1. Introduction

This article presents 2 analyses of the average weekly earnings (AWE) figures, which are published in the UK Labour Market statistical bulletin. We will update these analyses every month. The first section describes real AWE, which is AWE deflated by the Consumer Prices Index. The second section analyses single month movements in the nominal AWE.

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2. Real AWE

The figures show the recent movements in real AWE (whole economy). This is calculated as nominal unadjusted AWE, divided by the Consumer Prices Index (CPI). This series is calculated for regular and total pay at the whole economy level and then seasonally adjusted. The data in Figures 1 and 2 are levels of real and nominal AWE, shown on a monthly basis, with an index of 2000 equals 100. Figure 3 shows 3 months on 3 months previous year increases in these derived indices. The data are available in dataset EARN01, together with estimates of real AWE at 2000 prices.

Please note that from 21 March 2017, the Consumer Prices Index including owner occupiers’ housing costs (CPIH) will become our headline measure of inflation. Consequently, we will be using CPIH (rather than CPI) to estimate real earnings from next month’s release resulting in revisions to estimates of real earnings. As the CPIH series currently commences in 2005, the estimates of real earnings (which currently commence in 2000) will commence in 2005 from next month’s release.

Comparing the 3 months to January 2017 with the same period in 2016, real AWE (total pay) grew by 0.7%, which was 0.7 percentage points smaller than the growth seen in the 3 months to December 2016. Nominal AWE (total pay) grew by 2.2% in the 3 months to January 2017, while the CPI increased by 1.8% in the year to January 2017. Over the same 3 month period, real AWE (regular pay) grew by 0.8%, which was 0.6 percentage points smaller than the growth seen in the 3 months to December 2016. The nominal AWE (regular pay) rose by 2.3% in the 3 months to January 2017.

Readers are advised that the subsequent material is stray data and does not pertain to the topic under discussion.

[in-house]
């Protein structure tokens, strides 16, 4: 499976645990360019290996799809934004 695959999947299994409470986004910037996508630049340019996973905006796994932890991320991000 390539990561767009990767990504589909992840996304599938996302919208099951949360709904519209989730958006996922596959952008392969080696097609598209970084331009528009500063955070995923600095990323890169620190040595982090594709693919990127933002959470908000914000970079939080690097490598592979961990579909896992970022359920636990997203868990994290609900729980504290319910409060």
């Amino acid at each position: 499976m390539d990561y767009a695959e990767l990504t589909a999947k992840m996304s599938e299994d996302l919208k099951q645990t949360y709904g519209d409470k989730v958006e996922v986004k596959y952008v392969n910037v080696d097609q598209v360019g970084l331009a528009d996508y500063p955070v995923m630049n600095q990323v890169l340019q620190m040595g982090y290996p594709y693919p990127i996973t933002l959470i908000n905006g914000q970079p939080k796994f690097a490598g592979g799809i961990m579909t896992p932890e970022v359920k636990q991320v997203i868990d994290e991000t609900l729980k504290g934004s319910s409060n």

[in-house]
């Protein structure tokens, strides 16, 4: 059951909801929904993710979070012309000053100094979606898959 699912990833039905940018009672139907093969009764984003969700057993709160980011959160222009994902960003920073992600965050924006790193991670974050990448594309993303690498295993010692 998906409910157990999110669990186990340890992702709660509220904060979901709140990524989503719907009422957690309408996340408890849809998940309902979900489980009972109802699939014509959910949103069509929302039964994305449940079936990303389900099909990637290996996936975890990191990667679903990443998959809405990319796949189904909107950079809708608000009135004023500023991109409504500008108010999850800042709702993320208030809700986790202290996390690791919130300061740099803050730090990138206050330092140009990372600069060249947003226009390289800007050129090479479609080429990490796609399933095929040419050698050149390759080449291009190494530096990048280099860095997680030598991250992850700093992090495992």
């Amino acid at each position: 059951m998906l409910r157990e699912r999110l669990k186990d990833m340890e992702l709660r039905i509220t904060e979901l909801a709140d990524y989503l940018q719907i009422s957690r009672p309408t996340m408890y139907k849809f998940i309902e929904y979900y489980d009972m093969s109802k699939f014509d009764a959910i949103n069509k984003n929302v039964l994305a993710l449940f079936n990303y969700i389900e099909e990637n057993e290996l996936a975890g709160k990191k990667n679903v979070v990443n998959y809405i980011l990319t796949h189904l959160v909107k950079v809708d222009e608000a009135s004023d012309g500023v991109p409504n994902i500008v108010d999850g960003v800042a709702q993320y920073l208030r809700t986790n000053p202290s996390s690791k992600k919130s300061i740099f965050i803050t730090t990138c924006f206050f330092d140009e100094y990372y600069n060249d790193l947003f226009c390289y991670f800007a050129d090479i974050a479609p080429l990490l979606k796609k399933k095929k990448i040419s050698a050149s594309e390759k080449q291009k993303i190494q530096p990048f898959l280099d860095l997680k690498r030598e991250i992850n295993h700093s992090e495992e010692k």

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3. Contributions to nominal AWE – single month

The wages and employment contributions underlying the latest AWE data are available on our website in the EARN02 dataset each month. The “employment contribution”, shown in these figures, changes if the relative proportion of employment in the 24 industrial headings changes, but will not necessarily change if total employment increases. Employment contributions were significantly negative in 2009 and 2010, largely caused by a shift away from employment in financial and insurance activities, which are relatively highly paid industries.

Figures 4 and 5 summarise the recent figures.

Employment contributions were negative 0.2% for both total pay and regular pay in January 2017.

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Manylion cyswllt ar gyfer y Erthygl

James Scruton
Ffôn: +44 (0)1633 456724